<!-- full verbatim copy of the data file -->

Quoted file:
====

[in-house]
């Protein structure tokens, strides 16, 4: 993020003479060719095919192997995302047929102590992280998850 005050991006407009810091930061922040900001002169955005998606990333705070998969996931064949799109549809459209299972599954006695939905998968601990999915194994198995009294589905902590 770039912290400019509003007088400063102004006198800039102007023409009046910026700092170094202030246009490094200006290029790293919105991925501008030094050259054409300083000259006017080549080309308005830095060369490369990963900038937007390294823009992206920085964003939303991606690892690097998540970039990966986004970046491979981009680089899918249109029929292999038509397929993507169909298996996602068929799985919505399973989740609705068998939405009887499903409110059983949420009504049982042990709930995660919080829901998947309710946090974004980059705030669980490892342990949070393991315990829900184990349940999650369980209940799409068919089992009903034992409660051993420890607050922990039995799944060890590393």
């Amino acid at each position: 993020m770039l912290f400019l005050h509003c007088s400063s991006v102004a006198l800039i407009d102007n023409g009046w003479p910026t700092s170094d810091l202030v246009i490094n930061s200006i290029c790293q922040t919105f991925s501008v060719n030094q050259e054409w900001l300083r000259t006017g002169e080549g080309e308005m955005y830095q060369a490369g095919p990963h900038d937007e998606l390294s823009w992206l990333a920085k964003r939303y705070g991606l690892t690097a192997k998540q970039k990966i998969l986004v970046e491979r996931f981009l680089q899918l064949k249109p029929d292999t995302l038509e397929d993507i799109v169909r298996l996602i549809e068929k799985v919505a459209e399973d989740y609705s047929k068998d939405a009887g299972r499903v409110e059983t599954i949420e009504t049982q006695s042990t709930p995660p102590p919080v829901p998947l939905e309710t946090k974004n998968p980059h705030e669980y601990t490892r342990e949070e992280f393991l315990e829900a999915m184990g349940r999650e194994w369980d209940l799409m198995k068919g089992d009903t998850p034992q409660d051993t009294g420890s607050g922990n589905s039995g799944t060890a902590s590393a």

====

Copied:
[in-house]
């Protein structure tokens, strides 16, 4: 993020003479060719095919192997995302047929102590992280998850 005050991006407009810091930061922040900001002169955005998606990333705070998969996931064949799109549809459209299972599954006695939905998968601990999915194994198995009294589905902590 770039912290400019509003007088400063102004006198800039102007023409009046910026700092170094202030246009490094200006290029790293919105991925501008030094050259054409300083000259006017080549080309308005830095060369490369990963900038937007390294823009992206920085964003939303991606690892690097998540970039990966986004970046491979981009680089899918249109029929292999038509397929993507169909298996996602068929799985919505399973989740609705068998939405009887499903409110059983949420009504049982042990709930995660919080829901998947309710946090974004980059705030669980490892342990949070393991315990829900184990349940999650369980209940799409068919089992009903034992409660051993420890607050922990039995799944060890590393």
């Amino acid at each position: 993020m770039l912290f400019l005050h509003c007088s400063s991006v102004a006198l800039i407009d102007n023409g009046w003479p910026t700092s170094d810091l202030v246009i490094n930061s200006i290029c790293q922040t919105f991925s501008v060719n030094q050259e054409w900001l300083r000259t006017g002169e080549g080309e308005m955005y830095q060369a490369g095919p990963h900038d937007e998606l390294s823009w992206l990333a920085k964003r939303y705070g991606l690892t690097a192997k998540q970039k990966i998969l986004v970046e491979r996931f981009l680089q899918l064949k249109p029929d292999t995302l038509e397929d993507i799109v169909r298996l996602i549809e068929k799985v919505a459209e399973d989740y609705s047929k068998d939405a009887g299972r499903v409110e059983t599954i949420e009504t049982q006695s042990t709930p995660p102590p919080v829901p998947l939905e309710t946090k974004n998968p980059h705030e669980y601990t490892r342990e949070e992280f393991l315990e829900a999915m184990g349940r999650e194994w369980d209940l799409m198995k068919g089992d009903t998850p034992q409660d051993t009294g420890s607050g922990n589905s039995g799944t060890a902590s590393a």